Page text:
Davis voters need to be vigilent. Voting for new schools can feel like supporting God, Mom, and apple pie. It feels like a positive thing to support if you don’t study the full context and consequences.

    “4. Do we have too many schools now? If so, how can we reconfigure them in a way that does not impact property values; addresses the need of children to attend a neighborhood school; makes sure there are enough schools to handle any future increases in enrollment?”

    Unless the district comes up w/ some creative solutions, it is possible that either another elementary or a JH may have to close.

    “5. What methodology do we use to determine enrollment? How accurate are our estimates? How does the city of Davis compare with other cities in regard to handling fluctuating enrollment figures?”

    District, along w/ the rest of the state, declares enrollment on a certain date in early fall to be the “official” enrollment for the year.

    Many other districts are also dealing w/ declining enrollment. This is because the kids of baby boomers are passing through schools. There is a minor baby boom passing through. Right now they are passing through college.

    “6. What special programs are in place that tend to be particularly vulnerable to budget and enrollment fluctuations? How can we devise systems to ensure these programs survive either a budget crisis or drop in enrollment (or both)?”

    Elementary music, elementary science, librarians because in the budget modeling, the regular classroom teachers have priority funding. It is considered “less efficient” to be paying those other employees while paying for classroom teachers at the same time.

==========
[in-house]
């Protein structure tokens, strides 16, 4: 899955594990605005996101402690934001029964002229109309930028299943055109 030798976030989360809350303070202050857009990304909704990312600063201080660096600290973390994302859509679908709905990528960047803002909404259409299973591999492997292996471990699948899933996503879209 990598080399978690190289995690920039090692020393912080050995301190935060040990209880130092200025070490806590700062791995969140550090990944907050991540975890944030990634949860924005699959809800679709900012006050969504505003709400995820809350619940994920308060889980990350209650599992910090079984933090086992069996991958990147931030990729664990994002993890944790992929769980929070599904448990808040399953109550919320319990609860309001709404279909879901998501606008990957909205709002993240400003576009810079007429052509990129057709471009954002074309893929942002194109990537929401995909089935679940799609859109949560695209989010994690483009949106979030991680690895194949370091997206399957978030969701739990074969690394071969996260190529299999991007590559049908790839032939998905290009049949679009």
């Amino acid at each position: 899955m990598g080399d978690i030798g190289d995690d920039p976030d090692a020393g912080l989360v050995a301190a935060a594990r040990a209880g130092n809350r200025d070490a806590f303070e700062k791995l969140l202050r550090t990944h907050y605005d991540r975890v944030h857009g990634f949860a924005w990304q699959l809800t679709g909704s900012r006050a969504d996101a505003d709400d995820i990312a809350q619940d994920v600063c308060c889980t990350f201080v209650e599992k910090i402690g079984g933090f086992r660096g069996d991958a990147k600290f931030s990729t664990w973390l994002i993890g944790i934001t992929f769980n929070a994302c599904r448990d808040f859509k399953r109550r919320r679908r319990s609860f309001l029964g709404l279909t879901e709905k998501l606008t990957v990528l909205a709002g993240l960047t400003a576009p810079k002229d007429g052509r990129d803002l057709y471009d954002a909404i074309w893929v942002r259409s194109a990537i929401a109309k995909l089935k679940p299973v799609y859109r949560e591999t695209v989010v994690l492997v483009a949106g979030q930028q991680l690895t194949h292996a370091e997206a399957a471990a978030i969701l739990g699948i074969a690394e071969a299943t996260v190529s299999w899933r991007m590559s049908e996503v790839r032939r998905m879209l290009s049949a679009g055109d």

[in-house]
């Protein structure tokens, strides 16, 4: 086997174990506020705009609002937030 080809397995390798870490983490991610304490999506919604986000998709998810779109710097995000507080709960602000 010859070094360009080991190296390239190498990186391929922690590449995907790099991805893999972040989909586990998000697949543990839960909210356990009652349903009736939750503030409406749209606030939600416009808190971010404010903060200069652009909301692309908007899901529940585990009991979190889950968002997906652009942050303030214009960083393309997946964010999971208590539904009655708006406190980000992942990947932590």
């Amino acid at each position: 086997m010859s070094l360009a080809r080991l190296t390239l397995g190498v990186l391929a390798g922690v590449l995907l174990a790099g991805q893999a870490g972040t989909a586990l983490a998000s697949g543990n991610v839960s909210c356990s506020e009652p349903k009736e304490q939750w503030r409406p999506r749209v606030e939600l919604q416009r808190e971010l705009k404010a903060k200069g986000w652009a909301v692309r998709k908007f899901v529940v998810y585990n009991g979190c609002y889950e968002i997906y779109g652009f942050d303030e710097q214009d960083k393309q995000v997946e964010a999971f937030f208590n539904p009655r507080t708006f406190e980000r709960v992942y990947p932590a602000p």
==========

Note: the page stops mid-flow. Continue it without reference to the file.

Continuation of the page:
“8. Is there some way that parents and teachers can become involved in fiscal oversight, to give them more confidence that the public is aware of any funding problems the schools may have that need addressing? In other words, how can we encourage transparency in the school budgeting process?”

    Pay attention to school board meetings, ask questions of district staff and board trustees, make a public information request at the district office for a copy of the budget.

    Right now you can go to the district office (during bus. hours) and obtain a copy of the current budget. It’s a mess to decipher it, but you can schedule appointments w/ district staff and ask questions about the budget.

    “9. How can we spruce up our school facilities, so they do not have the appearance of being shabby? Is this something the community can get behind, especially those in the surrounding neighborhood of a school in need of a little paint?”

    Get involved in PTO’s, volunteer at your local schools. Raise hell w/ your principal, district staff, and school board members. If you are persistent, articulate, and patient enough, you can often get the results you are seeking.